Subsidies and Food Security

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I’ve been to Australia. (That’s me hiding behind the woman in the blue top. No really, it is!)

Before I went, I thought Montana was “big country.” Not that Montana isn’t (incredibly beautiful) big country, but Australia redefines the meaning.

This trip was yet another opportunity offered to me by the Eisenhower Fellowship program. (If you know an outstanding farmer or rancher between the ages of 35 and 45, please tell them about the program. It’s a fantastic opportunity.) Because of my Fellowship, the Nuffield International Farming Scholars Program invited me to come down under and participate in the annual Contemporary Scholars Conference, held in Sydney and Canberra this year.

Big ideas for agriculture in a big country.

Surrounded by about 60 outstanding young farmers from all over the world (The Netherlands, India, UK, Ireland, France, Brazil, China, Indonesia to name a few), the richness of discussion (as you can imagine) humbled me (and, truthfully, made me realize just how ethnocentric I may be—a very good thing for my worldview). Poverty and hunger, efficiency and stewardship, a definition of sustainability, all these topics came up for debate.

You (all 12 of you that read this blog! Thanks Dad!) may be subjected to the residual thoughts from this experience for quite a while. That’s a fair disclaimer, I think.

Have you ever had two concepts that you previously believed lived independent lives suddenly crash together in your brain and form a connection completely new to you? (No? Well, that’s bit awkward for me, then. Ah well. Not the first time.) In one of my first posts to this site, I named it the Shiver of Coalescence. Well, guess what?! Oops, it happened again.

The two concepts bouncing around my brain, now linked with a flexible thought-wire, are subsidies (how’s that for a loaded word?) and food security.

Prior to March 1, I knew very little about EU subsidies for agriculture, other than the offhanded, sardonic comments from others (who, in retrospect, frankly knew about as much the topic as I did). I learned a LOT (but not nearly all there is to know—it is, as they say, complicated) about the EU’s Common Agricultural Policy, a policy undergoing fairly significant change as we speak. Don’t worry, I’m not going to try to explain (or defend, or for that matter, attack) it in this space. Not only am I too ignorant, I’m also too cowardly.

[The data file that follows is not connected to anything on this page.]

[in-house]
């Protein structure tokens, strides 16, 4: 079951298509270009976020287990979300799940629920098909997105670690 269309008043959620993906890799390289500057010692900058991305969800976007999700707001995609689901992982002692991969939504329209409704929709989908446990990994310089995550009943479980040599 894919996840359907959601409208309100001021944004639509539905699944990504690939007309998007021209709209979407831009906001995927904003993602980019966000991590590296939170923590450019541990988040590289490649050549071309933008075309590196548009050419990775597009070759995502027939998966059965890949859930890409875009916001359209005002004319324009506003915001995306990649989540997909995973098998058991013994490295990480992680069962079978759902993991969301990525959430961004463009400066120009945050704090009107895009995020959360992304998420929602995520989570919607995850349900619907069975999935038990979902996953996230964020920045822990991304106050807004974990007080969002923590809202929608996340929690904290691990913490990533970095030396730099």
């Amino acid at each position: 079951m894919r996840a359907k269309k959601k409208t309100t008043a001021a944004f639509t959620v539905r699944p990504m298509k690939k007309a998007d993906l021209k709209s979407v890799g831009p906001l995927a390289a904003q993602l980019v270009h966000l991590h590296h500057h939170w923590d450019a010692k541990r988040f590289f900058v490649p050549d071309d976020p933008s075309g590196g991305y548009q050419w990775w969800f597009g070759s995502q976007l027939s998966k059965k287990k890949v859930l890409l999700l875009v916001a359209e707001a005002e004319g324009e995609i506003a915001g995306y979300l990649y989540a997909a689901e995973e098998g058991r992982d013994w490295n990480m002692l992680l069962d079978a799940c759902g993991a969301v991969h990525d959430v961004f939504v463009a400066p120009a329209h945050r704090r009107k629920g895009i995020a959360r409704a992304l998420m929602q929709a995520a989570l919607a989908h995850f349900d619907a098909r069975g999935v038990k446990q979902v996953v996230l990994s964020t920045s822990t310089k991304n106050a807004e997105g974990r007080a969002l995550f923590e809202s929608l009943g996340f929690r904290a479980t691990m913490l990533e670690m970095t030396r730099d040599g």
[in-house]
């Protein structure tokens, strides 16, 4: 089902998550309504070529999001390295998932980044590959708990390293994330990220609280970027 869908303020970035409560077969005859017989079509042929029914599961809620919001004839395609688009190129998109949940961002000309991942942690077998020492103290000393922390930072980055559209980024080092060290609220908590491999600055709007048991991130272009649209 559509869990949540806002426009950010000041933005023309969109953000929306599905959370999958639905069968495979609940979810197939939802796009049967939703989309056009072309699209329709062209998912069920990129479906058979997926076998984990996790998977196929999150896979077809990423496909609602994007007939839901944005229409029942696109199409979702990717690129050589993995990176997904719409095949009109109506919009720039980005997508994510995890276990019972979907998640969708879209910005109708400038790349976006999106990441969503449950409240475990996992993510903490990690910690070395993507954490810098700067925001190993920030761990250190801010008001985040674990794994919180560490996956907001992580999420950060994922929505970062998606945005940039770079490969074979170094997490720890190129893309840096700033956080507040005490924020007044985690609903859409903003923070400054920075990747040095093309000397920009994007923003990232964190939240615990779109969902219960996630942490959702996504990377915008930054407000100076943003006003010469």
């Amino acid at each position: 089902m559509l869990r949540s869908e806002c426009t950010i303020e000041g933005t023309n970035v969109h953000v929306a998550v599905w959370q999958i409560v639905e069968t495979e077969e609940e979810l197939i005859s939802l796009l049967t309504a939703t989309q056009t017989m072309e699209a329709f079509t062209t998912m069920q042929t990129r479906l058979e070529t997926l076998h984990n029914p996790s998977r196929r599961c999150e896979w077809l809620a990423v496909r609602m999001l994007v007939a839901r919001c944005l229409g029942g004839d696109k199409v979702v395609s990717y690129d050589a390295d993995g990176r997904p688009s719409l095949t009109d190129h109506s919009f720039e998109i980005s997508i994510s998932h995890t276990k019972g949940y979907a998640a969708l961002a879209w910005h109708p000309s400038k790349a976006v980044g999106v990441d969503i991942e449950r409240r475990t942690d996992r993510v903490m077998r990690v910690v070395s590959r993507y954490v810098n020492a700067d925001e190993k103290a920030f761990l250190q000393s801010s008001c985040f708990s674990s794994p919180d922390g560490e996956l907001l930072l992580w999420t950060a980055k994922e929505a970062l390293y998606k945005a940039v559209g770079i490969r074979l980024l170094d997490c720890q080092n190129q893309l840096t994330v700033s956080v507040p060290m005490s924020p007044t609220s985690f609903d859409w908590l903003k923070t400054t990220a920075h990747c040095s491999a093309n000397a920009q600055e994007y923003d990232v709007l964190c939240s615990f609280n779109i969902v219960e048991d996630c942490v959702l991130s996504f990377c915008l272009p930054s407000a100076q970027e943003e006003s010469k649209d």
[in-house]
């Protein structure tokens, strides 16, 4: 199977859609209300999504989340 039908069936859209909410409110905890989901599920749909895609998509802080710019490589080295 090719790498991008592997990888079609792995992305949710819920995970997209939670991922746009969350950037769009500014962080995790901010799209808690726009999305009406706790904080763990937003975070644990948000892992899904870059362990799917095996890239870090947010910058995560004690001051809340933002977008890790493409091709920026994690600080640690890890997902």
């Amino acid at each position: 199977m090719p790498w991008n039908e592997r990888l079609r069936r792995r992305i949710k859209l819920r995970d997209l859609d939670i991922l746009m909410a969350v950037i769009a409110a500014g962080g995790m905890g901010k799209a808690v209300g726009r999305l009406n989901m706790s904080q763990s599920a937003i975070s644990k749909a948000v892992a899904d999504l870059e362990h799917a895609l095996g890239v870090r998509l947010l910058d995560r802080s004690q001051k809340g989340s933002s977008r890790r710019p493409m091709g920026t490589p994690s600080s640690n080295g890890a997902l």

Learning more about debate on CAP, listening to various farmers from various EU member countries, and other countries, and thinking about my own friends in the US, set me to wondering (a dangerous pass time I try only to engage in on Saturdays).

What is the role of farmer supports in global food security, availability, affordability?

Quite a few people in my acquaintance aggressively ascribe to free markets. My trouble is, every time I ask them what that means, I get a different answer. Since I’m a big fan of precise communication (insofar as it exists) I’ve often dug further, trying to understand the concept.

Some people believe disaster relief for farmers fits rationally into free market agriculture, while some say natural disasters and the chaos they cause are all part of a free market. These ideologically pure folks might argue that a system shock such as hurricane Katrina or the devastating blizzard in the Dakotas comes as a natural part of free markets and the elimination of farms and farmers due to those shocks is just part of doing business in a free market. Others would argue that this may cause citizens to lose livelihoods, or even to go hungry, and this would not be acceptable. While some say grazing on public lands constitutes price supports, some get really, really red in the face when they hear that (like I’m-afraid-they’re-going-to-have-a-stroke-red-in-the-face.) And so on. (And on.)

I believe every government has certain responsibilities for feeding its citizens. Among these: food security, availability, and (in countries blessed enough to think about it) affordability. These responsibilities demand attention to resilience in the food system, including environmental, social, and economic factors.

Food comes from farming. Farming is an inherently risky business.